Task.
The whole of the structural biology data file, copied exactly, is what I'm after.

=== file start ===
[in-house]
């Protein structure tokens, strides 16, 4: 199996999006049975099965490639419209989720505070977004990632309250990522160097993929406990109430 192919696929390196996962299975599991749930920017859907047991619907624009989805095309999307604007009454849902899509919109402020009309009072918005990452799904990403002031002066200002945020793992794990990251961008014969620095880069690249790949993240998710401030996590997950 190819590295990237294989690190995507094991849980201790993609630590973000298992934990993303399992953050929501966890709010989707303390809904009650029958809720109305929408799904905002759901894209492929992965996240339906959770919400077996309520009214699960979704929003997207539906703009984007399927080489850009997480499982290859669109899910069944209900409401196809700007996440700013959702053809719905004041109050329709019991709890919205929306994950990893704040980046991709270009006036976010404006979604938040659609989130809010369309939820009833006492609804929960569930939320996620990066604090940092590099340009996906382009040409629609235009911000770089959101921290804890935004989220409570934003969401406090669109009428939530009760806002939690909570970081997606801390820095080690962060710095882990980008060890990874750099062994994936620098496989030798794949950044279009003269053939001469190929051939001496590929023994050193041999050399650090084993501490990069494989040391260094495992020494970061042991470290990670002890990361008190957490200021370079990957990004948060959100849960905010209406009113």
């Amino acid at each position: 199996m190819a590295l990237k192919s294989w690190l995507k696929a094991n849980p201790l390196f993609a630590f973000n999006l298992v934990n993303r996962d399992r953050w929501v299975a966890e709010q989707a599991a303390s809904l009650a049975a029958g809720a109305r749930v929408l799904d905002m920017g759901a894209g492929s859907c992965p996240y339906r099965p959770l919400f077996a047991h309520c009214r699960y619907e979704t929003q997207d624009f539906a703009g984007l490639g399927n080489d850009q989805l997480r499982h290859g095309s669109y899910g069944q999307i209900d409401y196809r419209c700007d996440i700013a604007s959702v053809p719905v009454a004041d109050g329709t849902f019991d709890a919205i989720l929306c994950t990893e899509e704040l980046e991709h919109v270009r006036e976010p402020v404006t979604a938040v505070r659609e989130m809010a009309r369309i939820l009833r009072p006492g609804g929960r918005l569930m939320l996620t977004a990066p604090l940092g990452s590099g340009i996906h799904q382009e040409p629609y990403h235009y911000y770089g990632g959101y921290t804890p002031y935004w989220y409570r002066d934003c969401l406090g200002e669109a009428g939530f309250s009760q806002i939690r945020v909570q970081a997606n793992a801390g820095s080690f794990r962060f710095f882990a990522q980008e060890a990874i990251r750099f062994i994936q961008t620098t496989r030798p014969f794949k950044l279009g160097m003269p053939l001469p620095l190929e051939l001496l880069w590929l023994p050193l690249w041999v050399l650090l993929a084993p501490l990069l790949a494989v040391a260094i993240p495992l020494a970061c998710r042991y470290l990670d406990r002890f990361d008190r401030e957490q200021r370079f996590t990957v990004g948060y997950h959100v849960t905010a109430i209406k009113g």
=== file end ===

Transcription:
[in-house]
């Protein structure tokens, strides 16, 4: 199996999006049975099965490639419209989720505070977004990632309250990522160097993929406990109430 192919696929390196996962299975599991749930920017859907047991619907624009989805095309999307604007009454849902899509919109402020009309009072918005990452799904990403002031002066200002945020793992794990990251961008014969620095880069690249790949993240998710401030996590997950 190819590295990237294989690190995507094991849980201790993609630590973000298992934990993303399992953050929501966890709010989707303390809904009650029958809720109305929408799904905002759901894209492929992965996240339906959770919400077996309520009214699960979704929003997207539906703009984007399927080489850009997480499982290859669109899910069944209900409401196809700007996440700013959702053809719905004041109050329709019991709890919205929306994950990893704040980046991709270009006036976010404006979604938040659609989130809010369309939820009833006492609804929960569930939320996620990066604090940092590099340009996906382009040409629609235009911000770089959101921290804890935004989220409570934003969401406090669109009428939530009760806002939690909570970081997606801390820095080690962060710095882990980008060890990874750099062994994936620098496989030798794949950044279009003269053939001469190929051939001496590929023994050193041999050399650090084993501490990069494989040391260094495992020494970061042991470290990670002890990361008190957490200021370079990957990004948060959100849960905010209406009113």
């Amino acid at each position: 199996m190819a590295l990237k192919s294989w690190l995507k696929a094991n849980p201790l390196f993609a630590f973000n999006l298992v934990n993303r996962d399992r953050w929501v299975a966890e709010q989707a599991a303390s809904l009650a049975a029958g809720a109305r749930v929408l799904d905002m920017g759901a894209g492929s859907c992965p996240y339906r099965p959770l919400f077996a047991h309520c009214r699960y619907e979704t929003q997207d624009f539906a703009g984007l490639g399927n080489d850009q989805l997480r499982h290859g095309s669109y899910g069944q999307i209900d409401y196809r419209c700007d996440i700013a604007s959702v053809p719905v009454a004041d109050g329709t849902f019991d709890a919205i989720l929306c994950t990893e899509e704040l980046e991709h919109v270009r006036e976010p402020v404006t979604a938040v505070r659609e989130m809010a009309r369309i939820l009833r009072p006492g609804g929960r918005l569930m939320l996620t977004a990066p604090l940092g990452s590099g340009i996906h799904q382009e040409p629609y990403h235009y911000y770089g990632g959101y921290t804890p002031y935004w989220y409570r002066d934003c969401l406090g200002e669109a009428g939530f309250s009760q806002i939690r945020v909570q970081a997606n793992a801390g820095s080690f794990r962060f710095f882990a990522q980008e060890a990874i990251r750099f062994i994936q961008t620098t496989r030798p014969f794949k950044l279009g160097m003269p053939l001469p620095l190929e051939l001496l880069w590929l023994p050193l690249w041999v050399l650090l993929a084993p501490l990069l790949a494989v040391a260094i993240p495992l020494a970061c998710r042991y470290l990670d406990r002890f990361d008190r401030e957490q200021r370079f996590t990957v990004g948060y997950h959100v849960t905010a109430i209406k009113g």